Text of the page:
This shot of early Southern California culture, filled with what Parks describes as "propagandist art," was realized by a convergence of commerce and boosterism, which combined to suggest paradise found; many songs were commissioned by the citrus industry, the railroads and the budding travel business.
The cover for the music to a song called "Chiapanecas" connects it to Cafe Caliente, an early downtown Mexican eatery, and a singer named Elenita who used to interpret the song during dinner hours.
"One of the first Mexican restaurants on Olvera Street opened as an Italian restaurant," Kun says. "They quickly wised up and realized they were going to be on the main street of Mexican Disneyland and had to change. This is one of the first things I saw when we started going through the collection. I was like, 'Oh my goodness.'"
Aside from documenting the birth of the West Coast music industry and the seeds of an assimilation that has come to define the region, the survey uncovered fascinating stories, some nearly lost to time. Consider the narrative of "Princess Indita," an early L.A. artist who used her ambiguous ethnicity in service of her stardom.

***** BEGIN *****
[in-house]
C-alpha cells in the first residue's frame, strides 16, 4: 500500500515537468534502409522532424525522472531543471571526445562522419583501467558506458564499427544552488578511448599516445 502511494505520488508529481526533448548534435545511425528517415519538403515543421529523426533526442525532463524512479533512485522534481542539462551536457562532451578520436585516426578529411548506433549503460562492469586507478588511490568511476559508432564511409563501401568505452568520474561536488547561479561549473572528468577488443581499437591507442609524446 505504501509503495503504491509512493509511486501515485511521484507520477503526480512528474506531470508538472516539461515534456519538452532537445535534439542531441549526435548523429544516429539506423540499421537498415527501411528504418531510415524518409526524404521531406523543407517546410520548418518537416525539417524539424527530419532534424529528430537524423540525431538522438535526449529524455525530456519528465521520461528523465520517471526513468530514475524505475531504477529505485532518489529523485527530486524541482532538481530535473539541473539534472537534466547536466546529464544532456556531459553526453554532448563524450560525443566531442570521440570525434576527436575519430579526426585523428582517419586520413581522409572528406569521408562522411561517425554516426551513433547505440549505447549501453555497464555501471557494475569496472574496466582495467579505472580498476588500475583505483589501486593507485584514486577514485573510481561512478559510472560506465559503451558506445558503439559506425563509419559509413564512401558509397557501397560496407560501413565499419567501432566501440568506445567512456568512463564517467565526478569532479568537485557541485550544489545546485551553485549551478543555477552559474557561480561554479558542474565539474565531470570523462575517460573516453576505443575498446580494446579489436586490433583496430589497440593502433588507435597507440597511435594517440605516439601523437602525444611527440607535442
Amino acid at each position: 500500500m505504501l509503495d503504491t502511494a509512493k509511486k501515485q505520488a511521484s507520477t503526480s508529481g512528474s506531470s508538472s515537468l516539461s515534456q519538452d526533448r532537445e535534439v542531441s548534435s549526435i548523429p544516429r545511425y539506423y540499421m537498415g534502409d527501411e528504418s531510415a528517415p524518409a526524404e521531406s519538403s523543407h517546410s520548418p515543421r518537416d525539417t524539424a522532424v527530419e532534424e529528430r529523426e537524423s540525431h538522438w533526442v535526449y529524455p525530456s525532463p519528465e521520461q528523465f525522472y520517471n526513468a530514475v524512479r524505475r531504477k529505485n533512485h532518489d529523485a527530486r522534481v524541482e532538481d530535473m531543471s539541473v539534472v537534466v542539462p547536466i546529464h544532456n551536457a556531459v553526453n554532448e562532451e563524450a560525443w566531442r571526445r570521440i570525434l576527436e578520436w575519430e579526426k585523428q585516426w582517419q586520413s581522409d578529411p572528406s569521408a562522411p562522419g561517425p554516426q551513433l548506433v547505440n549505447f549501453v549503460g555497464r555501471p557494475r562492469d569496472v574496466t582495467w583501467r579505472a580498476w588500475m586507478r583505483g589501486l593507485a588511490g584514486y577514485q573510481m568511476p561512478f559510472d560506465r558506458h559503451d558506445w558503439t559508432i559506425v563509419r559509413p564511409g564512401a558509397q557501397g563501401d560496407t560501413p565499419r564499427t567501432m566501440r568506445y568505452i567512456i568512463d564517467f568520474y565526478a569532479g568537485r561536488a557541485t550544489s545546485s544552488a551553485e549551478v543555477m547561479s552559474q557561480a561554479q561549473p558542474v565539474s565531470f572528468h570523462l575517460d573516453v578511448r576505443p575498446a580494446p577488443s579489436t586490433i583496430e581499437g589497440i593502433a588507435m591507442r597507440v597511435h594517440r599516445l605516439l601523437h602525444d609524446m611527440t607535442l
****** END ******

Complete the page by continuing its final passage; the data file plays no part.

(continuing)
The self-proclaimed Princess Indita Rivola Hinodi Bennessee Meaning was featured in a 1917 story in The Times, in which the princess explained that her name, translated, meant "Little Indian Maiden With an Empty Stomach." In other guises she was "a famed snake charmer, a vaudeville star, an assistant filmmaker and something of an aviation enthusiast," USC Annenberg Fellow and doctoral candidate Inna Arzumanova writes in one essay.
As a snake charmer, she competed in an act called the Dance of Death, and at various times over her career claimed she was either Sioux or Hopi Indian — and, near the end of her career, white. Her contribution to the California songbook? A humble piece called "The City of the Angels."
Music also was key to the city's most important business: the first work, Kun believes, "specifically written and marketed to be a hit song in a movie." It's called "Mickey," and was performed by early movie star Mabel Normand for a 1918 film of the same name.